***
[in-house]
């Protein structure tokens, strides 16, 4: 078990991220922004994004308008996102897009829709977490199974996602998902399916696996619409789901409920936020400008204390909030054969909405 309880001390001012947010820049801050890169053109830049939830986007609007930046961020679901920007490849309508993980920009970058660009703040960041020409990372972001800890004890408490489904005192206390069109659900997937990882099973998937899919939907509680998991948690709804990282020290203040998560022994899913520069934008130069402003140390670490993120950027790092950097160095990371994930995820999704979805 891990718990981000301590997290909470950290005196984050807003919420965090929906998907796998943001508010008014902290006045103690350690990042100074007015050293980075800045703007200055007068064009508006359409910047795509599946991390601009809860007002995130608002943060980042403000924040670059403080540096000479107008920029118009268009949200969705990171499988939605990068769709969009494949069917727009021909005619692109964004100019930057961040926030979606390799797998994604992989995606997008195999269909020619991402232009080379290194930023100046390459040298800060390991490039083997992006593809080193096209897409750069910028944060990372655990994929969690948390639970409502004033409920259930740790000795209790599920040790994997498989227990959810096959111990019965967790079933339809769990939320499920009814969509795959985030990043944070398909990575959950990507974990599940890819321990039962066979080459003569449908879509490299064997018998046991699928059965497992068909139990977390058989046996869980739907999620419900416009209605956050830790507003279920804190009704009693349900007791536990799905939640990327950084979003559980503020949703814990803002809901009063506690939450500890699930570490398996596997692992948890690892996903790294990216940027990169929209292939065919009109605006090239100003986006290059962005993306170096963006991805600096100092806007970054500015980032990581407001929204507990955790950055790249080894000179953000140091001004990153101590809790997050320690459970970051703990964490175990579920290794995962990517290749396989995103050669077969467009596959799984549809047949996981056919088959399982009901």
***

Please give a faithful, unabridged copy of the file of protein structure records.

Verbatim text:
[in-house]
């Protein structure tokens, strides 16, 4: 078990991220922004994004308008996102897009829709977490199974996602998902399916696996619409789901409920936020400008204390909030054969909405 309880001390001012947010820049801050890169053109830049939830986007609007930046961020679901920007490849309508993980920009970058660009703040960041020409990372972001800890004890408490489904005192206390069109659900997937990882099973998937899919939907509680998991948690709804990282020290203040998560022994899913520069934008130069402003140390670490993120950027790092950097160095990371994930995820999704979805 891990718990981000301590997290909470950290005196984050807003919420965090929906998907796998943001508010008014902290006045103690350690990042100074007015050293980075800045703007200055007068064009508006359409910047795509599946991390601009809860007002995130608002943060980042403000924040670059403080540096000479107008920029118009268009949200969705990171499988939605990068769709969009494949069917727009021909005619692109964004100019930057961040926030979606390799797998994604992989995606997008195999269909020619991402232009080379290194930023100046390459040298800060390991490039083997992006593809080193096209897409750069910028944060990372655990994929969690948390639970409502004033409920259930740790000795209790599920040790994997498989227990959810096959111990019965967790079933339809769990939320499920009814969509795959985030990043944070398909990575959950990507974990599940890819321990039962066979080459003569449908879509490299064997018998046991699928059965497992068909139990977390058989046996869980739907999620419900416009209605956050830790507003279920804190009704009693349900007791536990799905939640990327950084979003559980503020949703814990803002809901009063506690939450500890699930570490398996596997692992948890690892996903790294990216940027990169929209292939065919009109605006090239100003986006290059962005993306170096963006991805600096100092806007970054500015980032990581407001929204507990955790950055790249080894000179953000140091001004990153101590809790997050320690459970970051703990964490175990579920290794995962990517290749396989995103050669077969467009596959799984549809047949996981056919088959399982009901």